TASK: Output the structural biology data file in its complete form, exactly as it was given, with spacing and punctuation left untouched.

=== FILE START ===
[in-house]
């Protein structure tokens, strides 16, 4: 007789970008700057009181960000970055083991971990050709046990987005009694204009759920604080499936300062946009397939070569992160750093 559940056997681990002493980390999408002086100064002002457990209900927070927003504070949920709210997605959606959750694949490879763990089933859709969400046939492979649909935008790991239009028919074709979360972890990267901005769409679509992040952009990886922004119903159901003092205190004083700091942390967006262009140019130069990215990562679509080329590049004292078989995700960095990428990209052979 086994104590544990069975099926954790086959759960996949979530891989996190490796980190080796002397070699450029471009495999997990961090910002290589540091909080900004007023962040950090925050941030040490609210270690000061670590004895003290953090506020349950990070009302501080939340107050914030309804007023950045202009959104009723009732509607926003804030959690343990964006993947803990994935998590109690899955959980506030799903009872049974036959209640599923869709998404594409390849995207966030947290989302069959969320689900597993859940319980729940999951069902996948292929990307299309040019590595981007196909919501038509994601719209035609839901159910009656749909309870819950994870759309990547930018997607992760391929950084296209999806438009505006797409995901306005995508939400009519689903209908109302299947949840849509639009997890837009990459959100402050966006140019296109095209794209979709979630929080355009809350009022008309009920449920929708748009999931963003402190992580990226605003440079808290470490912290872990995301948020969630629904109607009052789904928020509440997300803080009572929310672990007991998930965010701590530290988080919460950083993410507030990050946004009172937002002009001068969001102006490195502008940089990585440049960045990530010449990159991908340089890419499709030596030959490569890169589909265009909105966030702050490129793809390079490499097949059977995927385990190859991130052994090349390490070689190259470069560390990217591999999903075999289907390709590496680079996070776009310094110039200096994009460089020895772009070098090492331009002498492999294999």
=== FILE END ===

[in-house]
């Protein structure tokens, strides 16, 4: 007789970008700057009181960000970055083991971990050709046990987005009694204009759920604080499936300062946009397939070569992160750093 559940056997681990002493980390999408002086100064002002457990209900927070927003504070949920709210997605959606959750694949490879763990089933859709969400046939492979649909935008790991239009028919074709979360972890990267901005769409679509992040952009990886922004119903159901003092205190004083700091942390967006262009140019130069990215990562679509080329590049004292078989995700960095990428990209052979 086994104590544990069975099926954790086959759960996949979530891989996190490796980190080796002397070699450029471009495999997990961090910002290589540091909080900004007023962040950090925050941030040490609210270690000061670590004895003290953090506020349950990070009302501080939340107050914030309804007023950045202009959104009723009732509607926003804030959690343990964006993947803990994935998590109690899955959980506030799903009872049974036959209640599923869709998404594409390849995207966030947290989302069959969320689900597993859940319980729940999951069902996948292929990307299309040019590595981007196909919501038509994601719209035609839901159910009656749909309870819950994870759309990547930018997607992760391929950084296209999806438009505006797409995901306005995508939400009519689903209908109302299947949840849509639009997890837009990459959100402050966006140019296109095209794209979709979630929080355009809350009022008309009920449920929708748009999931963003402190992580990226605003440079808290470490912290872990995301948020969630629904109607009052789904928020509440997300803080009572929310672990007991998930965010701590530290988080919460950083993410507030990050946004009172937002002009001068969001102006490195502008940089990585440049960045990530010449990159991908340089890419499709030596030959490569890169589909265009909105966030702050490129793809390079490499097949059977995927385990190859991130052994090349390490070689190259470069560390990217591999999903075999289907390709590496680079996070776009310094110039200096994009460089020895772009070098090492331009002498492999294999």